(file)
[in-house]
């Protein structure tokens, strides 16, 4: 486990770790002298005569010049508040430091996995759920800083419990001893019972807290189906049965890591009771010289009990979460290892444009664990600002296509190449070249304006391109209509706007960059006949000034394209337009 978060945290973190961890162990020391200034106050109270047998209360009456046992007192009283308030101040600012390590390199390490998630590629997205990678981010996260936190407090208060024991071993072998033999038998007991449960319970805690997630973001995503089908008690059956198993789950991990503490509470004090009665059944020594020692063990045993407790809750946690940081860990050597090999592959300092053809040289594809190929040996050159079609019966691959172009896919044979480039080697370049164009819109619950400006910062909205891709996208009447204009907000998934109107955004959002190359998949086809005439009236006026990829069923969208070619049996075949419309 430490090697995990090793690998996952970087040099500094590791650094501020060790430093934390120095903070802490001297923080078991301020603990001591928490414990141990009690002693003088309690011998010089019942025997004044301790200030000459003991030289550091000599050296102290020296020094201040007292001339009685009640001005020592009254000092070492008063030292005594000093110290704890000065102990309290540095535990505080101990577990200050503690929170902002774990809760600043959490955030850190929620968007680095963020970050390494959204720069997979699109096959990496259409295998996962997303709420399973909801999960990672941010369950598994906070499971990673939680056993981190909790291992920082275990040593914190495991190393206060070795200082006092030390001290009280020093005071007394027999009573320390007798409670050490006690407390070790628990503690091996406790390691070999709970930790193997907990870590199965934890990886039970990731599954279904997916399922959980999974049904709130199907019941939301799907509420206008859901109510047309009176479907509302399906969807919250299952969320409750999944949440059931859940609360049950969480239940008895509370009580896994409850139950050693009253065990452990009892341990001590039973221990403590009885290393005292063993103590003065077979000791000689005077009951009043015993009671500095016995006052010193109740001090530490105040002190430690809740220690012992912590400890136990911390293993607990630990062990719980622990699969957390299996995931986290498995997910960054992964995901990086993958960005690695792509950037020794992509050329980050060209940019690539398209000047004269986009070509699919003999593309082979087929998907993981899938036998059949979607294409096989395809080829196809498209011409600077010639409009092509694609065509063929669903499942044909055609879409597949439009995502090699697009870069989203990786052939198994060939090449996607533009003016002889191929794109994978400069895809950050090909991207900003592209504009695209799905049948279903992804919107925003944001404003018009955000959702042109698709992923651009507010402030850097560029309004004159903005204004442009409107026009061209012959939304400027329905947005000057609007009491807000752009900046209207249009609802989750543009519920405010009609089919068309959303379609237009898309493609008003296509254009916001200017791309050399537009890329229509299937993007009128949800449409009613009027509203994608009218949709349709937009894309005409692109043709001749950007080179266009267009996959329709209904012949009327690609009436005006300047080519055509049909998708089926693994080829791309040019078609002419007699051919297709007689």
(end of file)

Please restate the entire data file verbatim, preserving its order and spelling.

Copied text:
[in-house]
């Protein structure tokens, strides 16, 4: 486990770790002298005569010049508040430091996995759920800083419990001893019972807290189906049965890591009771010289009990979460290892444009664990600002296509190449070249304006391109209509706007960059006949000034394209337009 978060945290973190961890162990020391200034106050109270047998209360009456046992007192009283308030101040600012390590390199390490998630590629997205990678981010996260936190407090208060024991071993072998033999038998007991449960319970805690997630973001995503089908008690059956198993789950991990503490509470004090009665059944020594020692063990045993407790809750946690940081860990050597090999592959300092053809040289594809190929040996050159079609019966691959172009896919044979480039080697370049164009819109619950400006910062909205891709996208009447204009907000998934109107955004959002190359998949086809005439009236006026990829069923969208070619049996075949419309 430490090697995990090793690998996952970087040099500094590791650094501020060790430093934390120095903070802490001297923080078991301020603990001591928490414990141990009690002693003088309690011998010089019942025997004044301790200030000459003991030289550091000599050296102290020296020094201040007292001339009685009640001005020592009254000092070492008063030292005594000093110290704890000065102990309290540095535990505080101990577990200050503690929170902002774990809760600043959490955030850190929620968007680095963020970050390494959204720069997979699109096959990496259409295998996962997303709420399973909801999960990672941010369950598994906070499971990673939680056993981190909790291992920082275990040593914190495991190393206060070795200082006092030390001290009280020093005071007394027999009573320390007798409670050490006690407390070790628990503690091996406790390691070999709970930790193997907990870590199965934890990886039970990731599954279904997916399922959980999974049904709130199907019941939301799907509420206008859901109510047309009176479907509302399906969807919250299952969320409750999944949440059931859940609360049950969480239940008895509370009580896994409850139950050693009253065990452990009892341990001590039973221990403590009885290393005292063993103590003065077979000791000689005077009951009043015993009671500095016995006052010193109740001090530490105040002190430690809740220690012992912590400890136990911390293993607990630990062990719980622990699969957390299996995931986290498995997910960054992964995901990086993958960005690695792509950037020794992509050329980050060209940019690539398209000047004269986009070509699919003999593309082979087929998907993981899938036998059949979607294409096989395809080829196809498209011409600077010639409009092509694609065509063929669903499942044909055609879409597949439009995502090699697009870069989203990786052939198994060939090449996607533009003016002889191929794109994978400069895809950050090909991207900003592209504009695209799905049948279903992804919107925003944001404003018009955000959702042109698709992923651009507010402030850097560029309004004159903005204004442009409107026009061209012959939304400027329905947005000057609007009491807000752009900046209207249009609802989750543009519920405010009609089919068309959303379609237009898309493609008003296509254009916001200017791309050399537009890329229509299937993007009128949800449409009613009027509203994608009218949709349709937009894309005409692109043709001749950007080179266009267009996959329709209904012949009327690609009436005006300047080519055509049909998708089926693994080829791309040019078609002419007699051919297709007689």